Film director Yasmine Bahechar came to Leeds to present her short film Oldschool, screened as part of In Short, Europe, an annual European short film festival. We asked her a few questions. Don't miss the London edition of In Short, Europe on 12 and 13 May at Cinélumière, Institut Français UK.
A friendship group is broken after one of them announces she is moving away. Over their last few days together, the girls realise that their whole lives are changing. Yasmine Bahechar’s graduation film is a stirring reminder that friendships aren’t always forever.
How did reality and fiction meet in OLDSCHOOL? What were the opportunities and challenges you encountered while filming?
Actually, several spatial and temporal dimensions meet and merge. I’d say that most of the film is based on memories of childhood, adolescence, young adulthood and present experiences in my life that are about to become memories of the past. Stories that have been digested, are still being digested or will be digested in the future. The real challenge was to have memories played out by people I met a few months before the shooting, with whom I was bonding while telling myself that surely our paths will naturally separate to become memories as well.
In fact, it's impossible to separate reality from fiction because my reality is essentially composed of imagination, dreams, promise and hope. I think reality is a mixture of many crazy things!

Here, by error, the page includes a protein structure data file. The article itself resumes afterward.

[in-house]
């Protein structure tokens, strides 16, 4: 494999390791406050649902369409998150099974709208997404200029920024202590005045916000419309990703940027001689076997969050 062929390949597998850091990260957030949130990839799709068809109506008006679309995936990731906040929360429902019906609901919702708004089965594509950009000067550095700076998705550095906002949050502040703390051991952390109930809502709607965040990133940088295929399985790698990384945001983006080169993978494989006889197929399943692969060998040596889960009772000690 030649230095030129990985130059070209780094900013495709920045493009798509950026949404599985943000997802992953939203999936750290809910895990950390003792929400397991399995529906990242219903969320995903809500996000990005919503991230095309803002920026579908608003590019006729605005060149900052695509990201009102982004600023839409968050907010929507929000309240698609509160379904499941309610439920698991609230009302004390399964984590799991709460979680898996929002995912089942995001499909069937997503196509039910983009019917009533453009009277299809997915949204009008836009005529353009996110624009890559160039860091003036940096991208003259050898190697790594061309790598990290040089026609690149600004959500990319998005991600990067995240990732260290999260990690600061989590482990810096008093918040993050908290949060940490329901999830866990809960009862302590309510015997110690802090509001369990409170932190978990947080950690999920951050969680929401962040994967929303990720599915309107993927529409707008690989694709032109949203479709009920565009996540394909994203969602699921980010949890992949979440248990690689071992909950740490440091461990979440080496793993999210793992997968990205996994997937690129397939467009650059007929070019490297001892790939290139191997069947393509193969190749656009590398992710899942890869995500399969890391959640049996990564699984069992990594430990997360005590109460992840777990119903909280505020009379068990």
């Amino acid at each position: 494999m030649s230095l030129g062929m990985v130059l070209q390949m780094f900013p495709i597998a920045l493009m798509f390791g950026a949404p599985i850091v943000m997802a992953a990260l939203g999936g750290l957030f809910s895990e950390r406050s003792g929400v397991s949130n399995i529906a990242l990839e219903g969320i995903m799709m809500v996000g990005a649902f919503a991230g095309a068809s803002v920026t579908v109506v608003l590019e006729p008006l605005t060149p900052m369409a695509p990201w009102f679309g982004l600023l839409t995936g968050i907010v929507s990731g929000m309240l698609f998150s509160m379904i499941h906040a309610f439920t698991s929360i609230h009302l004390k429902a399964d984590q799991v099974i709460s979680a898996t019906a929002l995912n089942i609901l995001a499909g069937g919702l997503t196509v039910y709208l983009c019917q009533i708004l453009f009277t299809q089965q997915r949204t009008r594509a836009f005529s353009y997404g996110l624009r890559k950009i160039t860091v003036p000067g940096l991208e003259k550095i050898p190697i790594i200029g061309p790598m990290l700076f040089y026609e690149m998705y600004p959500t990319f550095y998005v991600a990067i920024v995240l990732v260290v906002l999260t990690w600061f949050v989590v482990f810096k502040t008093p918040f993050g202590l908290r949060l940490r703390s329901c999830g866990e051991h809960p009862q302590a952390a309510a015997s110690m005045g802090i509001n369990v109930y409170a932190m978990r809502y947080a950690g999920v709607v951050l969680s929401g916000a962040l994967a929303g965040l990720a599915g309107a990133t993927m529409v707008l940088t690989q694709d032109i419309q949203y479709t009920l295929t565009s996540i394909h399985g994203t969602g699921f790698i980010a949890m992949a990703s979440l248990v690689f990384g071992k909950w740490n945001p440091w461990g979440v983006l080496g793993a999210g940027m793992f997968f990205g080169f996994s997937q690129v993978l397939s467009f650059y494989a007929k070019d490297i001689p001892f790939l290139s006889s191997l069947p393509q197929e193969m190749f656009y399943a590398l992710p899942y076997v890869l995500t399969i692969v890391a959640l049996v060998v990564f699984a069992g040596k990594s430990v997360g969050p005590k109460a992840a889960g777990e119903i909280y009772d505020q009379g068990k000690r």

I had the opportunity to believe in a dream and to make it attainable by overcoming several challenges. I met several people with different skills during the shoot. I made the crazy choice, perhaps for fear of rejection, not to work with a production company at first, to give myself the opportunity to make mistakes and learn from them, at a cost, but with no regrets. I imagined I was in a school and should take advantage of the fact that I was already being supervised from a distance, and allow myself to listen to myself, stumble and catch up as best as I could. This choice was not easy because I was afraid of making the wrong choice. Another challenge was to rely on friends and talents that I could sense from a distance without knowing if they would see it through to the end. Another challenge was to accept the end of a long-standing friendship during the shoot, to take a bullet without a bullet proof vest and to quickly get things in perspective.
I also let life take us by surprise by avoiding organizing everything down to the last millimetre, because I like the unexpected and thinking on my feet.
You made this short film during your studies at HEAD-Geneva. Can you tell us how your training and experiences in Geneva influenced this work?